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And you can match them like I used to in the early days using this $10 led tester primitive but effective way, and measure the resistances with an ohm meter, just don't use the 50mA range.

Cheers George
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Last edited by georgehifi; 29th July 2013 at 05:51 AM.
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Old 29th July 2013, 06:22 AM   #5098
georgehifi is offline georgehifi  Australia
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Or you can go to $20 for the more elaborate one.

Cheers George
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Old 29th July 2013, 08:01 PM   #5099
wapo54001 is offline wapo54001  United States
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A couple of things have come together to give me a new insight and I thought I’d pass it along for others to consider.

In re-reading the article about LEDs that I recently posted the URL for, I got reacquainted with LED characteristics and that information jelled with some other information I’ve acquired in a search for the appropriate capacitor to use in the control circuit for my LDRs.

First, LEDs are current-driven devices. The only way to control them with accuracy and consistency is by controlling the current that passes through them and not the voltage that is applied to them. Second, for LDR applications in audio, current must be controlled at a very fine level – on the order of one micro-amp. Third, in researching capacitors, I find that film capacitors have very low DC leakage but are typically only available in capacitances up to about 2uF. Electrolytic and tantalum capacitors are available in much larger values, but it turns out they are notoriously leaky, and tantalums are about as bad as electrolytics in this area – in other words, current flows between their anodes and cathodes at a fairly high rate.

Put that together , and you come up with this: never put an electrolytic or tantalum capacitor in parallel with the LED of an LDR, because it will create an alternate path for current to bypass the LED due to the leakage through the capacitor and that will adversely affect your ability to accurately control the current flowing through the LED in the LDR.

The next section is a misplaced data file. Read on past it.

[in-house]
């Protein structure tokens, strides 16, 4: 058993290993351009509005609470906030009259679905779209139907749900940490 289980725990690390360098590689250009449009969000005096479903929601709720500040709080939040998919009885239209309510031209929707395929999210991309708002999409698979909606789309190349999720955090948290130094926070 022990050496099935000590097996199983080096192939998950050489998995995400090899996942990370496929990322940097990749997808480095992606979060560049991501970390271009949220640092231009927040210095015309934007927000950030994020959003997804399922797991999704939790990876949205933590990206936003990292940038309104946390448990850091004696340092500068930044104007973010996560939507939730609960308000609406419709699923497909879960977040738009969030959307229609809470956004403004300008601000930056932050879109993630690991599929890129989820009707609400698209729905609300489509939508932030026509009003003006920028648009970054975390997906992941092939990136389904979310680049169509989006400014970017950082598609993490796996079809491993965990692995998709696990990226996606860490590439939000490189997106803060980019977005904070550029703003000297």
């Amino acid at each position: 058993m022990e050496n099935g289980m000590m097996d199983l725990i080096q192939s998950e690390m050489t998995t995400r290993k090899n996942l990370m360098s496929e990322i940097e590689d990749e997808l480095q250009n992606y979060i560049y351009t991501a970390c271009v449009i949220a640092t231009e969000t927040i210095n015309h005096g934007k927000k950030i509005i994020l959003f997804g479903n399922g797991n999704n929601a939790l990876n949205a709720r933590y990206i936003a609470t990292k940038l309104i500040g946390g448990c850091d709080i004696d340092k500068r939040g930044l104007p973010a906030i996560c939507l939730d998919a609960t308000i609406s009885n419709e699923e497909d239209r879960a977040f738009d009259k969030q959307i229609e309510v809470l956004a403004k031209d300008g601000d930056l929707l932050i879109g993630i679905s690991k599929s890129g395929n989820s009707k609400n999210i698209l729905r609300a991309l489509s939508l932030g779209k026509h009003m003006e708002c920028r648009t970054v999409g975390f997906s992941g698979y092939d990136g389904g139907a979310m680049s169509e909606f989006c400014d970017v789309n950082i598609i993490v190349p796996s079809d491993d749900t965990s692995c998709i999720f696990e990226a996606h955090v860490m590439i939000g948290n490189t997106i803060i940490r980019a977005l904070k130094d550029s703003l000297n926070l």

I think the best approach to designing a circuit to control the LED in an LDR is to go totally minimalist in the control path – you need a clean power source and precision current control. The fewer additional components in the circuit, the fewer places for current to wander off through and get lost. George’s circuit is good this way – no capacitors to muddle the current allocation through the LED -- just the potentiometer and LDR and possibly a trimmer.

Last edited by wapo54001; 29th July 2013 at 08:06 PM.
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Old 30th July 2013, 01:01 AM   #5100
wlowes is offline wlowes  Canada
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Default makes perfectly good sense but..

wapo54001,

Your argument is logical and well thought out. However, build the attenuator using the simple circuit. Then solder 150uf OSCON SEP caps right on the power supply leads of each optocoupler. Listen again. I guarantee you will leave the caps in place.

To your argument however, perhaps it will sound even better if the Oscons are replaced with very low leakage PPE smt film caps. You could never get 150u. But a few 1uf smt caps might be interesting.